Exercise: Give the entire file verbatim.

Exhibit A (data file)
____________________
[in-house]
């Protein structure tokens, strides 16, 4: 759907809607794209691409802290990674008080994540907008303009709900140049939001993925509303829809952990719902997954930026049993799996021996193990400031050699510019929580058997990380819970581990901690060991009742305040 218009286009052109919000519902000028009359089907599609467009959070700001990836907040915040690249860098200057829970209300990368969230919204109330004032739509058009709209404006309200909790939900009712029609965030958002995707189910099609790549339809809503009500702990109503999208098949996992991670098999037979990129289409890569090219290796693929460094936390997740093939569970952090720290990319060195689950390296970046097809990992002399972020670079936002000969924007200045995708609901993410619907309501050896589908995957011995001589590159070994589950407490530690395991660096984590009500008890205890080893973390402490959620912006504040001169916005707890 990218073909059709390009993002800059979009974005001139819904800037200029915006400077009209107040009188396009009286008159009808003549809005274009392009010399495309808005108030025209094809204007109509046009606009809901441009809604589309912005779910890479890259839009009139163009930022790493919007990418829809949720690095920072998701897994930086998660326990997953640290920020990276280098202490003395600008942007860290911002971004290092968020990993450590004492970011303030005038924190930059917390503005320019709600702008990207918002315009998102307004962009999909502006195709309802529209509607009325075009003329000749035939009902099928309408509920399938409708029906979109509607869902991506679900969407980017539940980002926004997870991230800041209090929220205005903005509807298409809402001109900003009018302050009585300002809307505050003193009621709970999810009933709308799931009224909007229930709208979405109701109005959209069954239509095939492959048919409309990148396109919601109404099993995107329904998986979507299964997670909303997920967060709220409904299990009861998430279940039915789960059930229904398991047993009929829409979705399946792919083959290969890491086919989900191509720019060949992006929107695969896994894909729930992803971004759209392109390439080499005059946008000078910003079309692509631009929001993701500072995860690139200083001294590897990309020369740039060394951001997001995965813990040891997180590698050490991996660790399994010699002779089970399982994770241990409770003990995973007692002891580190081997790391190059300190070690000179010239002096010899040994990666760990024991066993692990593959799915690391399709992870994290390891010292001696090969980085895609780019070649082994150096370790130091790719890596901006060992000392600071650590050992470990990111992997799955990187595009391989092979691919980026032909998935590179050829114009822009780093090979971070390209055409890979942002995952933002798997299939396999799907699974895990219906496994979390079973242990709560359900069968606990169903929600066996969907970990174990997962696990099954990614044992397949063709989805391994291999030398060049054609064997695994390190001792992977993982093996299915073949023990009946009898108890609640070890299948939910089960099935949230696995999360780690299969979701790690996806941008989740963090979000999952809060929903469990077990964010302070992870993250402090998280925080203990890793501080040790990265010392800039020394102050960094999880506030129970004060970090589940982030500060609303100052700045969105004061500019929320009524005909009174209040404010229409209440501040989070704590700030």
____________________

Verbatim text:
[in-house]
């Protein structure tokens, strides 16, 4: 759907809607794209691409802290990674008080994540907008303009709900140049939001993925509303829809952990719902997954930026049993799996021996193990400031050699510019929580058997990380819970581990901690060991009742305040 218009286009052109919000519902000028009359089907599609467009959070700001990836907040915040690249860098200057829970209300990368969230919204109330004032739509058009709209404006309200909790939900009712029609965030958002995707189910099609790549339809809503009500702990109503999208098949996992991670098999037979990129289409890569090219290796693929460094936390997740093939569970952090720290990319060195689950390296970046097809990992002399972020670079936002000969924007200045995708609901993410619907309501050896589908995957011995001589590159070994589950407490530690395991660096984590009500008890205890080893973390402490959620912006504040001169916005707890 990218073909059709390009993002800059979009974005001139819904800037200029915006400077009209107040009188396009009286008159009808003549809005274009392009010399495309808005108030025209094809204007109509046009606009809901441009809604589309912005779910890479890259839009009139163009930022790493919007990418829809949720690095920072998701897994930086998660326990997953640290920020990276280098202490003395600008942007860290911002971004290092968020990993450590004492970011303030005038924190930059917390503005320019709600702008990207918002315009998102307004962009999909502006195709309802529209509607009325075009003329000749035939009902099928309408509920399938409708029906979109509607869902991506679900969407980017539940980002926004997870991230800041209090929220205005903005509807298409809402001109900003009018302050009585300002809307505050003193009621709970999810009933709308799931009224909007229930709208979405109701109005959209069954239509095939492959048919409309990148396109919601109404099993995107329904998986979507299964997670909303997920967060709220409904299990009861998430279940039915789960059930229904398991047993009929829409979705399946792919083959290969890491086919989900191509720019060949992006929107695969896994894909729930992803971004759209392109390439080499005059946008000078910003079309692509631009929001993701500072995860690139200083001294590897990309020369740039060394951001997001995965813990040891997180590698050490991996660790399994010699002779089970399982994770241990409770003990995973007692002891580190081997790391190059300190070690000179010239002096010899040994990666760990024991066993692990593959799915690391399709992870994290390891010292001696090969980085895609780019070649082994150096370790130091790719890596901006060992000392600071650590050992470990990111992997799955990187595009391989092979691919980026032909998935590179050829114009822009780093090979971070390209055409890979942002995952933002798997299939396999799907699974895990219906496994979390079973242990709560359900069968606990169903929600066996969907970990174990997962696990099954990614044992397949063709989805391994291999030398060049054609064997695994390190001792992977993982093996299915073949023990009946009898108890609640070890299948939910089960099935949230696995999360780690299969979701790690996806941008989740963090979000999952809060929903469990077990964010302070992870993250402090998280925080203990890793501080040790990265010392800039020394102050960094999880506030129970004060970090589940982030500060609303100052700045969105004061500019929320009524005909009174209040404010229409209440501040989070704590700030």